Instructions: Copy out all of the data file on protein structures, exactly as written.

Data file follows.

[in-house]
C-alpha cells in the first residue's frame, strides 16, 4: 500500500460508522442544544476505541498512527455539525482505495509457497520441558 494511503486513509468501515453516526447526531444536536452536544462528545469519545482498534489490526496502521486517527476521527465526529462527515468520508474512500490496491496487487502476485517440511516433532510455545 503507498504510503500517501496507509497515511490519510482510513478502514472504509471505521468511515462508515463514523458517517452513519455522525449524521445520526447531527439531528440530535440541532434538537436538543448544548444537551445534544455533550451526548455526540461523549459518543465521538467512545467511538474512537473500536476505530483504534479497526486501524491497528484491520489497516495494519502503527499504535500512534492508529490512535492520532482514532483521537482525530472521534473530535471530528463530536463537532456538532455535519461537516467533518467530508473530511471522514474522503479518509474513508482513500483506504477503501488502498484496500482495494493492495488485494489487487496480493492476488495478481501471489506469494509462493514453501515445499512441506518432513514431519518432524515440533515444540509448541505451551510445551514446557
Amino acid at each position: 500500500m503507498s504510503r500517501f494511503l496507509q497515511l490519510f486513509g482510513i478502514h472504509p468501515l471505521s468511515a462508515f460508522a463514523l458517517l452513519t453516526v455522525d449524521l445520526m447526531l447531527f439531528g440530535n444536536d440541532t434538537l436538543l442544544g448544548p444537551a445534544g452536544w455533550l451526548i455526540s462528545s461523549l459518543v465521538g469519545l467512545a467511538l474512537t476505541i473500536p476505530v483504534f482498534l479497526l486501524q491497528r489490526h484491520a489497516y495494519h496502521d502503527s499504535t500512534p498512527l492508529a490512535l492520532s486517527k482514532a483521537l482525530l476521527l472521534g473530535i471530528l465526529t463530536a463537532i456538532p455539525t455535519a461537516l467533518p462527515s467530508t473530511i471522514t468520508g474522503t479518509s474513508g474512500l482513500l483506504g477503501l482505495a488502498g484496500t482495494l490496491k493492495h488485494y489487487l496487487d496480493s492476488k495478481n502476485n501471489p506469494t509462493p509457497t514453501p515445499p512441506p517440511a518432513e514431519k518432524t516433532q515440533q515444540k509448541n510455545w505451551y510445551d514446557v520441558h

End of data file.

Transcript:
[in-house]
C-alpha cells in the first residue's frame, strides 16, 4: 500500500460508522442544544476505541498512527455539525482505495509457497520441558 494511503486513509468501515453516526447526531444536536452536544462528545469519545482498534489490526496502521486517527476521527465526529462527515468520508474512500490496491496487487502476485517440511516433532510455545 503507498504510503500517501496507509497515511490519510482510513478502514472504509471505521468511515462508515463514523458517517452513519455522525449524521445520526447531527439531528440530535440541532434538537436538543448544548444537551445534544455533550451526548455526540461523549459518543465521538467512545467511538474512537473500536476505530483504534479497526486501524491497528484491520489497516495494519502503527499504535500512534492508529490512535492520532482514532483521537482525530472521534473530535471530528463530536463537532456538532455535519461537516467533518467530508473530511471522514474522503479518509474513508482513500483506504477503501488502498484496500482495494493492495488485494489487487496480493492476488495478481501471489506469494509462493514453501515445499512441506518432513514431519518432524515440533515444540509448541505451551510445551514446557
Amino acid at each position: 500500500m503507498s504510503r500517501f494511503l496507509q497515511l490519510f486513509g482510513i478502514h472504509p468501515l471505521s468511515a462508515f460508522a463514523l458517517l452513519t453516526v455522525d449524521l445520526m447526531l447531527f439531528g440530535n444536536d440541532t434538537l436538543l442544544g448544548p444537551a445534544g452536544w455533550l451526548i455526540s462528545s461523549l459518543v465521538g469519545l467512545a467511538l474512537t476505541i473500536p476505530v483504534f482498534l479497526l486501524q491497528r489490526h484491520a489497516y495494519h496502521d502503527s499504535t500512534p498512527l492508529a490512535l492520532s486517527k482514532a483521537l482525530l476521527l472521534g473530535i471530528l465526529t463530536a463537532i456538532p455539525t455535519a461537516l467533518p462527515s467530508t473530511i471522514t468520508g474522503t479518509s474513508g474512500l482513500l483506504g477503501l482505495a488502498g484496500t482495494l490496491k493492495h488485494y489487487l496487487d496480493s492476488k495478481n502476485n501471489p506469494t509462493p509457497t514453501p515445499p512441506p517440511a518432513e514431519k518432524t516433532q515440533q515444540k509448541n510455545w505451551y510445551d514446557v520441558h